This guest blog is by Angelica Wedell with the National Research Center, Inc. Meet Angelica at #ELGL18 – she’ll be behind the camera taking pictures at the conference!
Prospective employers, professional connections and even residents will likely see your LinkedIn profile picture before anything else when they search your name. So that photograph is in large part responsible for your reputation online and off.
After working with multimedia for the last decade, I believe the old saying is true: “A picture says a thousand words.”
The subconscious mind draws a lot of meaning from every visual element, from lighting and shadows to colors and shapes. Many of these connotations come from ancient days – back when our ancestors felt that peaceful shades of blue reminded them of sunny days and gentle ocean waves.
Some meanings influenced the lexicon in earlier days of mass media, like the color “Yellow” attached to “Journalism” since the 1890s to decry sensationalism. Movies today often use light and shadow to visually bestow fear or trust. Darth Vader is enshrouded in darkness while Luke Skywalker is lit brightly. Even the very angle from which a photo is taken can communicate authority, weakness or neutrality.
So what does your LinkedIn profile picture say about you?
There is no time like the present to refresh your personal brand online. So National Research Center, Inc. (NRC) is sponsoring a professional photo-shoot at #ELGL18.
That means I get to take a portrait pic of your beautiful face and email it to you after the conference. And that photo is yours, completely free, to post wherever you want (like LinkedIn).
To help you look your very best on camera, here are three wardrobe choices you may want to avoid.
Tiny Lines or Checker Patterns
- Shirts with fine lines cause an optical illusion called the Moiré Effect. Clothing with these patterns may look wonderful in person, but on camera these patterns seem to move and ripple. The effect also causes issues with picture quality when attempting to adjust the resolution of the image file. The Moiré Effect is even more pronounced on video. If you want to wear lines or checkers in your photo, I recommend choosing a top with very thick lines that won’t stress the eye.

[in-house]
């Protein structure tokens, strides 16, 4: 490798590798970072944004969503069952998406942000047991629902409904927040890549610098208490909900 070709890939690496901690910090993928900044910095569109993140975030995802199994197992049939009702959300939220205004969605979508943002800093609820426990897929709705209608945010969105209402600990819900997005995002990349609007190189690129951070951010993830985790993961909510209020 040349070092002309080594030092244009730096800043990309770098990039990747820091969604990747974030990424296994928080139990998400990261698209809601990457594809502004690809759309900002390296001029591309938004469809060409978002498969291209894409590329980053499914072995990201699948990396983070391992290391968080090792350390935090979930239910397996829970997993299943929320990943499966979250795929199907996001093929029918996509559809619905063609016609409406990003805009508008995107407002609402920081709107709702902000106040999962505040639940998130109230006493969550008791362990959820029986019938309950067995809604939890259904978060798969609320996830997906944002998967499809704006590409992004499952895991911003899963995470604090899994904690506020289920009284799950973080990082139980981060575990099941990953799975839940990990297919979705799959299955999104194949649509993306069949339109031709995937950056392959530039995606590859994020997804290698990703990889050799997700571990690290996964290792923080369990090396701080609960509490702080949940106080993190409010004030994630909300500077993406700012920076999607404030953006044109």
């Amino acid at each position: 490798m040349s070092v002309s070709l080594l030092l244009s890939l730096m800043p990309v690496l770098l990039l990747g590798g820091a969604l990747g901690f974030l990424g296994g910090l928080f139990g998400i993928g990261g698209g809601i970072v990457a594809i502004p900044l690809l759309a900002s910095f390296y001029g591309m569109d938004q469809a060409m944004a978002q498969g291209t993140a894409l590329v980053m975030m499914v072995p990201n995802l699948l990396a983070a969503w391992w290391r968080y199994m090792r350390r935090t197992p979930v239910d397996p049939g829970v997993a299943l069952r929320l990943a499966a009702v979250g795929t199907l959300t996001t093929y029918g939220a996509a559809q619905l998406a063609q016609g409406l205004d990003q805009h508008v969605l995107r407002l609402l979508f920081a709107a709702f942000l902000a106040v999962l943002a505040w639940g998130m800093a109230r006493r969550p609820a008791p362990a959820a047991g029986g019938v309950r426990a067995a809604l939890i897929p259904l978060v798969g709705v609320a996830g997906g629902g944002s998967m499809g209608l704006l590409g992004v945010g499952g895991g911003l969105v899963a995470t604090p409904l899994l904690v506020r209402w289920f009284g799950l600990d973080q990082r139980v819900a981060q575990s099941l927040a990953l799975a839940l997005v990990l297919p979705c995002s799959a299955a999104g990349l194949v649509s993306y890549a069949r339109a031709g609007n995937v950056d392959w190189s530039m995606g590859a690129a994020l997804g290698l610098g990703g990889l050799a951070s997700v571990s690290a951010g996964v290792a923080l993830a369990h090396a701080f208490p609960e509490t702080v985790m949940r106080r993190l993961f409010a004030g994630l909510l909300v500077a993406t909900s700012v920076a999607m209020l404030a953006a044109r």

- A lot of movies like to dress actors in all white tops in scenes where the characters are sick. This is because white is the most light-reflective color and washes out skin tones. Bright white can also cause a blooming effect under the flash. If you plan to wear a white top, pairing it with a colored sweater or blazer is a great option.
Flash Reflecting Bling
- I love big, blingy earrings, but they don’t play well with the camera flash. Under the lights, the twinkle can create distracting, gleaming spots in the photo. Some celebrities will purposefully use highly reflective purses and jewelry to foil the paparazzi – a sparkle large enough will completely block their face! Jewelry can help polish a portrait, but it is best to choose adornments that don’t dazzle quite so much in the light.
You’ll find me taking pictures throughout the #ELGL18 conference. And come to the Celebration event on Friday evening where I’ll have some standing studio lights ready to go. For more info and updates on your favorite #LocalGov conference, visit elgl.org/elgl18.